The British coalition government published its joint plans today. What strikes me is the rebound of British liberty in this fusion of Whiggery and Toryism. Check out the devolution of power and the firming up of civil liberties proposed. They're even going to take down some of the CCTV cameras:
Vowing that the coalition would end “the culture of spying on its citizens,” Mr. Clegg said it would “tear through the statute book,” scrapping a nationwide system of identity cards on which the Labour government spent huge sums, and abandoning a new generation of “biometric” passports that would hold a vastly expanded archive of personal data. In addition, he said, there would be new restrictions on the government’s right to intercept and hold personal Internet and e-mail traffic and to store DNA data from people not convicted of any crime.
Constitutionally, the coalition government is offering a new Great Reform Act:
The plan would also create a fully elected House of Lords, scrapping heredity and political favor as a passport to power, and commit to a referendum on changing the voting system for the House of Commons. Under the proposed “alternative vote” system, candidates would have to gain 50 percent or more of the vote in their constituencies to secure election, effectively shaking up the politics of “safe” parliamentary seats that has given many M.P.’s what amounts to lifetime employment.In addition, the plan would adopt an American-style power of recall, opening the way for restive voters to unseat errant lawmakers by gathering 10,000 signatures on a petition, and introduce new laws to regulate Britain’s $3.5-billion-a-year political lobbying industry.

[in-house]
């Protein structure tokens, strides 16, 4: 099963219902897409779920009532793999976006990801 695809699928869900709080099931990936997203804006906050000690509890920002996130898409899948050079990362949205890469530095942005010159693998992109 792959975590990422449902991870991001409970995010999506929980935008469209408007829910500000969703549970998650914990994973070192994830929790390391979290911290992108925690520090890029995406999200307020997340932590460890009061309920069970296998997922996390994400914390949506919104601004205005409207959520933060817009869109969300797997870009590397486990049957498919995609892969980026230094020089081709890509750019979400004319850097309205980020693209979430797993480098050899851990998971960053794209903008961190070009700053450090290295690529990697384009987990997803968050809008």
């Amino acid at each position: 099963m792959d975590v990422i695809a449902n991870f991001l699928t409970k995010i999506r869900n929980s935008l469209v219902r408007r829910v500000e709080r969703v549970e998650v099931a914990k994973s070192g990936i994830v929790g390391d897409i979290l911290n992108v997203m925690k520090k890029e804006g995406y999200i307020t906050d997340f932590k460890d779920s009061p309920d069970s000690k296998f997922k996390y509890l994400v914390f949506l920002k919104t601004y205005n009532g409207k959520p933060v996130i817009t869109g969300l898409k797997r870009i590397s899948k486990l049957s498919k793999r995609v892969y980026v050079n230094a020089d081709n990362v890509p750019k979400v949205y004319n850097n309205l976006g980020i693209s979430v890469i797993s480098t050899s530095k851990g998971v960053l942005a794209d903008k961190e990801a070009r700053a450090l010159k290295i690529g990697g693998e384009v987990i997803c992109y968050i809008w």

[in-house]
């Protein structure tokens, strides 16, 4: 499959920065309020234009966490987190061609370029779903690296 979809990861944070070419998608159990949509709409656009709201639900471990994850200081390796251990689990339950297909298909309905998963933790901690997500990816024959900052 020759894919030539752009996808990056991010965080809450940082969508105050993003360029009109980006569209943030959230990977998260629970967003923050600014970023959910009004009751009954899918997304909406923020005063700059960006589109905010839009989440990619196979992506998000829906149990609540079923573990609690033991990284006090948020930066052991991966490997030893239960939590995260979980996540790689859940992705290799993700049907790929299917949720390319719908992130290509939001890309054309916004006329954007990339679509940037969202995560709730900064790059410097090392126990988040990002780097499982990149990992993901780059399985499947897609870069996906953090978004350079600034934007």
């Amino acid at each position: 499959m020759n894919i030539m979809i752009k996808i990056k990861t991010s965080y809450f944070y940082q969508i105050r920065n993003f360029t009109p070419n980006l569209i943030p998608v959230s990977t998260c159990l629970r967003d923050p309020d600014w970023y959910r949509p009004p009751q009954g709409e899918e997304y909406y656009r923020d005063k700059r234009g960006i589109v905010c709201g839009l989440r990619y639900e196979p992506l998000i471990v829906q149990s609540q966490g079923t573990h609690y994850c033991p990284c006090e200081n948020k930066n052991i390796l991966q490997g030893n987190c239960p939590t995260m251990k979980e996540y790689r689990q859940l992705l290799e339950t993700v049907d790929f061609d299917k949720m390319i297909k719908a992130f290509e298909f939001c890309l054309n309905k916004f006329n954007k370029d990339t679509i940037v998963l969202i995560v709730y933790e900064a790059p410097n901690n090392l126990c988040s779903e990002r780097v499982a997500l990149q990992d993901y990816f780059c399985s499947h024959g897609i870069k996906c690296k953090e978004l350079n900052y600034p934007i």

I think that the underlying principle of the document and the coalition—that the areas where the two parties can agree offers them ample scope for reform, and that they should concentrate on those—is sound. No government can do everything at the same time. And, in any case, in these pinched times there isn't the cash to do everything either party would like to anyway.
The big worry for the coalition, it seems to me (and others), is not what's in the document but what isn't and couldn't be—in other words, events, such as, most obviously, foreign-policy crises or indeed a terrorist incident at home. How will the coalition cope with the resulting strains? Asked about that today, Mr Cameron talked about the need for proper, formal decision-making and dialogue, etc. Hmmmn.
(Photo: Nick Clegg, the Deputy Prime Minister, delivers a speech setting out the Government's plans for political reform at the City and Islington College on May 19, 2010 in London, England. By Oli Scarff-WPA Pool/Getty Images)